Mobile learning is de fi ned as the process of learning and teaching that occurs with the use of mobile devices providing fl exible on-demand access (without time and device constraints) to learning resources, experts, peers, and learning services from any place (Traxler 2009 ; Kukulska-Hulme 2009 ) , and it is treated as part of ubiqui-tous learning, which is de fi ned as the potential of computer technology to make learning possible at any time and at any place (Hwang 2006 , p. 72). Ubiquitous learning anticipates a higher degree of embeddedness than mobile learning. This means that in ubiquitous learning, learners are supported by computers embedded in everyday objects during their learning process, whereas in mobile learning, learners are only supported by their mobile devices, which they are carrying with them (Liu and Hwang 2009 ) .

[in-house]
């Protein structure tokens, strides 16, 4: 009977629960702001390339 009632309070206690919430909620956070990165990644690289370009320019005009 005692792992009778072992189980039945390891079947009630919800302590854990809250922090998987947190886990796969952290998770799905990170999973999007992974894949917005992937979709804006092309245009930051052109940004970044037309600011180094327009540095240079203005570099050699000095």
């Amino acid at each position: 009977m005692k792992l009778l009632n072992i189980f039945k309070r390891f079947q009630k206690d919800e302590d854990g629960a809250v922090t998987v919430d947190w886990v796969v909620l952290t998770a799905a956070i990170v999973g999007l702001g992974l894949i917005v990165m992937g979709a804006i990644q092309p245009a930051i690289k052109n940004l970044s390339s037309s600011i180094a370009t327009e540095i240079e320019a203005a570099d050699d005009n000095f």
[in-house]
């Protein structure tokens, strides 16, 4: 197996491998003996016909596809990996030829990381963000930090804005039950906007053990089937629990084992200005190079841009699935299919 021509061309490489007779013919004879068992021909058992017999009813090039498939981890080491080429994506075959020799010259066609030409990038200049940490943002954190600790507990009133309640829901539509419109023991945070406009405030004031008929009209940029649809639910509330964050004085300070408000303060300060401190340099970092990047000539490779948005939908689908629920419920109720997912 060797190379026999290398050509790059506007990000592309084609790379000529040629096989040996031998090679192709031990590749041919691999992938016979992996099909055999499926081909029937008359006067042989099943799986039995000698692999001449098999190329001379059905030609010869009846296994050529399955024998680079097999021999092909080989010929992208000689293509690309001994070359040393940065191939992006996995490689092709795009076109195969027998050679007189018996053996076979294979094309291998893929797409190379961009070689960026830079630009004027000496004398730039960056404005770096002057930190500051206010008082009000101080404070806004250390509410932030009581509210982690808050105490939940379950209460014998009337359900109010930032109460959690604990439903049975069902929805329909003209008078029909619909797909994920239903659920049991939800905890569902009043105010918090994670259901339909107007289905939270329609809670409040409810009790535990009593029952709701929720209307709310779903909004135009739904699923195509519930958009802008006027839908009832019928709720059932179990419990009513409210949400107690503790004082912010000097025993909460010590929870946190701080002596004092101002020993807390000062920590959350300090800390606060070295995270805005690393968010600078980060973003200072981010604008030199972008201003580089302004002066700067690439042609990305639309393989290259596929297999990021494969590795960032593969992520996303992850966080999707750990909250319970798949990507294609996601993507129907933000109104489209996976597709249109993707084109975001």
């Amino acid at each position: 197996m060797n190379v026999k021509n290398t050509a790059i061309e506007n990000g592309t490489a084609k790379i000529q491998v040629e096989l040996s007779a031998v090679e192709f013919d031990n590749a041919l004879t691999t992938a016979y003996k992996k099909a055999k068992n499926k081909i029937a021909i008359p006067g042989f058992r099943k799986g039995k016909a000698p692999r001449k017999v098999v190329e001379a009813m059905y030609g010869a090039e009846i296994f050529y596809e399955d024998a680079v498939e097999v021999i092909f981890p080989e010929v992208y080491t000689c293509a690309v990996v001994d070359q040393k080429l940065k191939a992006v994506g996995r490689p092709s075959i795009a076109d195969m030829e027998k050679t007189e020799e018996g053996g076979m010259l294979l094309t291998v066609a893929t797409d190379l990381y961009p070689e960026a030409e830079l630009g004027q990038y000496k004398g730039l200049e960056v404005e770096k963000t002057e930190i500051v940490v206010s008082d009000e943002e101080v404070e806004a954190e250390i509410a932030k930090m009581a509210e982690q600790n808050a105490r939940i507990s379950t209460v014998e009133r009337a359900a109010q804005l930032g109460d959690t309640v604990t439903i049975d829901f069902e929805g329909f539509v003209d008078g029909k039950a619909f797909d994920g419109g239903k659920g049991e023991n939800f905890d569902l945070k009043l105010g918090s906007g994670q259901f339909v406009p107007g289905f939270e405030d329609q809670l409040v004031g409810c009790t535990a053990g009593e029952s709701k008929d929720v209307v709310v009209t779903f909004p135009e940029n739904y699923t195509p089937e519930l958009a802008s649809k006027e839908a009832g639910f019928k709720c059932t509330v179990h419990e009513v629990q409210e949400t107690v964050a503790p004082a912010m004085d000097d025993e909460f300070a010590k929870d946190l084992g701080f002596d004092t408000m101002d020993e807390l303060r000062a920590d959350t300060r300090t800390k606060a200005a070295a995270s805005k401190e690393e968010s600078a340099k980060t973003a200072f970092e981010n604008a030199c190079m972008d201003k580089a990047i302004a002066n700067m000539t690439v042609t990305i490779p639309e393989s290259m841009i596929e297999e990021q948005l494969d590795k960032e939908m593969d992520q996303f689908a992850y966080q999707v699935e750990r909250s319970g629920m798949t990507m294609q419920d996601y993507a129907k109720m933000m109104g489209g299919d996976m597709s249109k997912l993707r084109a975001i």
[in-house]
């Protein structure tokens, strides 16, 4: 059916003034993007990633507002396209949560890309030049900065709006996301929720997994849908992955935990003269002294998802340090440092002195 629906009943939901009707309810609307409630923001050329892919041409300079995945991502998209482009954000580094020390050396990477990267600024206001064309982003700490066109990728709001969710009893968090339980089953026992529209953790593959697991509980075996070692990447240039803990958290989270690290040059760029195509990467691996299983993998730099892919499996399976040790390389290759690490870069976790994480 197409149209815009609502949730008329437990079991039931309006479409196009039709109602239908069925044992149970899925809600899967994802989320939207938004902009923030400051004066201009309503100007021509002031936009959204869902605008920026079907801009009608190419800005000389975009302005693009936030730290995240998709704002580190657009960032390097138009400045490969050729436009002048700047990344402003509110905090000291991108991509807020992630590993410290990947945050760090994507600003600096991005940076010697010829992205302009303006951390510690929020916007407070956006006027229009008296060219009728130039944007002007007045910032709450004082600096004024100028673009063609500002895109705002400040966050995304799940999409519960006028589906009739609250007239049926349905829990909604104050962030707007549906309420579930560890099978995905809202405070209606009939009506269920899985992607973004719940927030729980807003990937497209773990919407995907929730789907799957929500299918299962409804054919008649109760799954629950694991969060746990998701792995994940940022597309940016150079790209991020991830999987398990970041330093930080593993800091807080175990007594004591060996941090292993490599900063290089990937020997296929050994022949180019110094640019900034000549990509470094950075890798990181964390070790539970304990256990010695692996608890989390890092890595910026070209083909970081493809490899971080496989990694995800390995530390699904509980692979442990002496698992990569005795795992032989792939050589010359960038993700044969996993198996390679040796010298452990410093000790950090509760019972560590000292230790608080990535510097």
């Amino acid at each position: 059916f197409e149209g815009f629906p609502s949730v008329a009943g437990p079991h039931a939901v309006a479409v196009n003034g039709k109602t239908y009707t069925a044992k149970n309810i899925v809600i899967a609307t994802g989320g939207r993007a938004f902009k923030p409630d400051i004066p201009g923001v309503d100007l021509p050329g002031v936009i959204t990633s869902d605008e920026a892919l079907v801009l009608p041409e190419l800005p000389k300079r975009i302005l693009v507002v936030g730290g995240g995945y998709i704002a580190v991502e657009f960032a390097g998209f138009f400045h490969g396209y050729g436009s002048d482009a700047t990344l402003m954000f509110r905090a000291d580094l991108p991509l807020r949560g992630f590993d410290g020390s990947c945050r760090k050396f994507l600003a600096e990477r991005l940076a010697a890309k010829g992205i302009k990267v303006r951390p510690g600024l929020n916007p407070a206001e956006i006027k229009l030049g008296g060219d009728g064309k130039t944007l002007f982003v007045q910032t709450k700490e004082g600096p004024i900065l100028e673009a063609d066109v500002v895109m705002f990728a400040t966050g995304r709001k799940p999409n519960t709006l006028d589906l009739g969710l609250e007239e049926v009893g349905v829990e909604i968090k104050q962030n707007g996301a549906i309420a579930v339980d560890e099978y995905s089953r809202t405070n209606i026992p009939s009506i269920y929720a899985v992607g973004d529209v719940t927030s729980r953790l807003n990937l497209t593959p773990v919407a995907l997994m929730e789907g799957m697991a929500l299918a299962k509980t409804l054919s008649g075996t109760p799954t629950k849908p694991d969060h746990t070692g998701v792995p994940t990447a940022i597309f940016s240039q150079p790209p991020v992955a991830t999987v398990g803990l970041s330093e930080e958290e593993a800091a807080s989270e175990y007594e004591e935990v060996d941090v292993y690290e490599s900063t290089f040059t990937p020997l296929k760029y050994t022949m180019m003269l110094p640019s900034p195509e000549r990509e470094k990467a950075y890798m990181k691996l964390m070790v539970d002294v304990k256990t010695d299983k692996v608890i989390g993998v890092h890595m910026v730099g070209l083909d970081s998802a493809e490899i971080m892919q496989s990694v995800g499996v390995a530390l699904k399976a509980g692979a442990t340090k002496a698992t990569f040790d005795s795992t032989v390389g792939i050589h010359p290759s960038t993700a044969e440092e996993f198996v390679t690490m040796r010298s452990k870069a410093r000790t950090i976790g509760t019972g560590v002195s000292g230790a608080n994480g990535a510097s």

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The main bene fi ts of mobile learning are reported as follows: (a) enables on-demand access to learning resources and services, as well as instant delivery of noti fi cations and reminders (Ogata and Yano 2004 ) , (b) offers new opportunities for learning that extend beyond the traditional teacher-led classroom-based activi-ties (Kukulska-Hulme 2009 ) , (c) encourages learners to participate more actively in the learning process by engaging them to experiential learning such as learning by doing (Herrington et al. 2009 ; Kukulska-Hulme 2009 ) , (d) enables learning and performance support by exploiting real-life context (Kukulska-Hulme 2009 ; Lay 2007 ) , and (e) supports on-demand access, communication, and exchange of knowledge with experts, peers, and communities of practice (Sharples and Roschelle 2010 ) .